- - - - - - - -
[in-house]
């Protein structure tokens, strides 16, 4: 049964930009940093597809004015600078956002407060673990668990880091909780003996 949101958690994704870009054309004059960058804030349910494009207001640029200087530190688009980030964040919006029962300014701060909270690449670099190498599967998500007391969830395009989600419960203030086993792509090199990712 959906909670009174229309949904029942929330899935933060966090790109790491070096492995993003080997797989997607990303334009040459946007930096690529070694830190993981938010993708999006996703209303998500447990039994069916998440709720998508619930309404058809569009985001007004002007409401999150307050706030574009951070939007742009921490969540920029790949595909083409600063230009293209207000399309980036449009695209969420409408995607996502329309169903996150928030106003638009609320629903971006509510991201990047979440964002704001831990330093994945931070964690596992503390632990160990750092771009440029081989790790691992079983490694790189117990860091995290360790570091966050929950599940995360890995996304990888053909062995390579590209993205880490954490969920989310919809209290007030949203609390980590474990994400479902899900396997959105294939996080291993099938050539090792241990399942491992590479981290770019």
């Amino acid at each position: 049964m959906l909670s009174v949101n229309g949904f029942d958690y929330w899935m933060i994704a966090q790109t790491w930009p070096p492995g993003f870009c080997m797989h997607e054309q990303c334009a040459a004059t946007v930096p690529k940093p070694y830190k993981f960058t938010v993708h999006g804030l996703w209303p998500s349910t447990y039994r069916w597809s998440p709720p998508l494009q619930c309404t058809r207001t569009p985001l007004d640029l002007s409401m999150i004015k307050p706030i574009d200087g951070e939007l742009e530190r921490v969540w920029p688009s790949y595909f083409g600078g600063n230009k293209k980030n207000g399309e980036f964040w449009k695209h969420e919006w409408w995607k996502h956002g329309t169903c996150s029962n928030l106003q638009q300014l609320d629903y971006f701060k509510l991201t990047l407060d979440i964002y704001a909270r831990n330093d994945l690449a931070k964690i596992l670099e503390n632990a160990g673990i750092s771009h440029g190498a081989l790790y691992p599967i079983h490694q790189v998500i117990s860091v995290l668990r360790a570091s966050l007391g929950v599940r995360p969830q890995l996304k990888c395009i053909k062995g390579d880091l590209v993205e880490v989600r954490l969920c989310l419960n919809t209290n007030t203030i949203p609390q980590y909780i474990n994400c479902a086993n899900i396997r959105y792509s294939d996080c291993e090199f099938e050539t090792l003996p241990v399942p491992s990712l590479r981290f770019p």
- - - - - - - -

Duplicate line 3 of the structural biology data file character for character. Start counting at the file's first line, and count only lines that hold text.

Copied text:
């Amino acid at each position: 049964m959906l909670s009174v949101n229309g949904f029942d958690y929330w899935m933060i994704a966090q790109t790491w930009p070096p492995g993003f870009c080997m797989h997607e054309q990303c334009a040459a004059t946007v930096p690529k940093p070694y830190k993981f960058t938010v993708h999006g804030l996703w209303p998500s349910t447990y039994r069916w597809s998440p709720p998508l494009q619930c309404t058809r207001t569009p985001l007004d640029l002007s409401m999150i004015k307050p706030i574009d200087g951070e939007l742009e530190r921490v969540w920029p688009s790949y595909f083409g600078g600063n230009k293209k980030n207000g399309e980036f964040w449009k695209h969420e919006w409408w995607k996502h956002g329309t169903c996150s029962n928030l106003q638009q300014l609320d629903y971006f701060k509510l991201t990047l407060d979440i964002y704001a909270r831990n330093d994945l690449a931070k964690i596992l670099e503390n632990a160990g673990i750092s771009h440029g190498a081989l790790y691992p599967i079983h490694q790189v998500i117990s860091v995290l668990r360790a570091s966050l007391g929950v599940r995360p969830q890995l996304k990888c395009i053909k062995g390579d880091l590209v993205e880490v989600r954490l969920c989310l419960n919809t209290n007030t203030i949203p609390q980590y909780i474990n994400c479902a086993n899900i396997r959105y792509s294939d996080c291993e090199f099938e050539t090792l003996p241990v399942p491992s990712l590479r981290f770019p």